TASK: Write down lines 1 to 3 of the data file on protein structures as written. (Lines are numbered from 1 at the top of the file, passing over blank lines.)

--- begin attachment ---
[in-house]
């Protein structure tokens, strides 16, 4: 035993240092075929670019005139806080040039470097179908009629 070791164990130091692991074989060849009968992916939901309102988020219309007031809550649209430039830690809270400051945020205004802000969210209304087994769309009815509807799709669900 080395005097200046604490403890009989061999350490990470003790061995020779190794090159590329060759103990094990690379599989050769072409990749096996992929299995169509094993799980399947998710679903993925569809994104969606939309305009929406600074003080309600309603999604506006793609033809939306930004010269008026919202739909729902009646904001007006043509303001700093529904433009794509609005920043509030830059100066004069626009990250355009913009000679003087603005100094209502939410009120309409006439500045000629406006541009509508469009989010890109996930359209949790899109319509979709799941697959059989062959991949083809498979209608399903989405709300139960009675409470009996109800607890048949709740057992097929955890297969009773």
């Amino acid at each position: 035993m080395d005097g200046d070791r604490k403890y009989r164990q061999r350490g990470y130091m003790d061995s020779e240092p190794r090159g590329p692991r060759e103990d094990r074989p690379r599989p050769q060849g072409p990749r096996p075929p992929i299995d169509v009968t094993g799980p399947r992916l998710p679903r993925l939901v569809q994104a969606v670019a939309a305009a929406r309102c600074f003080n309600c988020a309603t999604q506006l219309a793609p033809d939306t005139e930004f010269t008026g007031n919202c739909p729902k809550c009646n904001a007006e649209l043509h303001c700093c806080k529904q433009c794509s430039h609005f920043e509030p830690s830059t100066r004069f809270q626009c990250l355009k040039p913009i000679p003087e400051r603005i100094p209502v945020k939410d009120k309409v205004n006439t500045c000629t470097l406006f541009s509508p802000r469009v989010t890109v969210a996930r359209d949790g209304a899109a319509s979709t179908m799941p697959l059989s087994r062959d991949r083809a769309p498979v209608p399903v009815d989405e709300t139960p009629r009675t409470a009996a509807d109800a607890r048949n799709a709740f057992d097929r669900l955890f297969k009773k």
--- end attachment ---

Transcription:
[in-house]
């Protein structure tokens, strides 16, 4: 035993240092075929670019005139806080040039470097179908009629 070791164990130091692991074989060849009968992916939901309102988020219309007031809550649209430039830690809270400051945020205004802000969210209304087994769309009815509807799709669900 080395005097200046604490403890009989061999350490990470003790061995020779190794090159590329060759103990094990690379599989050769072409990749096996992929299995169509094993799980399947998710679903993925569809994104969606939309305009929406600074003080309600309603999604506006793609033809939306930004010269008026919202739909729902009646904001007006043509303001700093529904433009794509609005920043509030830059100066004069626009990250355009913009000679003087603005100094209502939410009120309409006439500045000629406006541009509508469009989010890109996930359209949790899109319509979709799941697959059989062959991949083809498979209608399903989405709300139960009675409470009996109800607890048949709740057992097929955890297969009773």
């Amino acid at each position: 035993m080395d005097g200046d070791r604490k403890y009989r164990q061999r350490g990470y130091m003790d061995s020779e240092p190794r090159g590329p692991r060759e103990d094990r074989p690379r599989p050769q060849g072409p990749r096996p075929p992929i299995d169509v009968t094993g799980p399947r992916l998710p679903r993925l939901v569809q994104a969606v670019a939309a305009a929406r309102c600074f003080n309600c988020a309603t999604q506006l219309a793609p033809d939306t005139e930004f010269t008026g007031n919202c739909p729902k809550c009646n904001a007006e649209l043509h303001c700093c806080k529904q433009c794509s430039h609005f920043e509030p830690s830059t100066r004069f809270q626009c990250l355009k040039p913009i000679p003087e400051r603005i100094p209502v945020k939410d009120k309409v205004n006439t500045c000629t470097l406006f541009s509508p802000r469009v989010t890109v969210a996930r359209d949790g209304a899109a319509s979709t179908m799941p697959l059989s087994r062959d991949r083809a769309p498979v209608p399903v009815d989405e709300t139960p009629r009675t409470a009996a509807d109800a607890r048949n799709a709740f057992d097929r669900l955890f297969k009773k």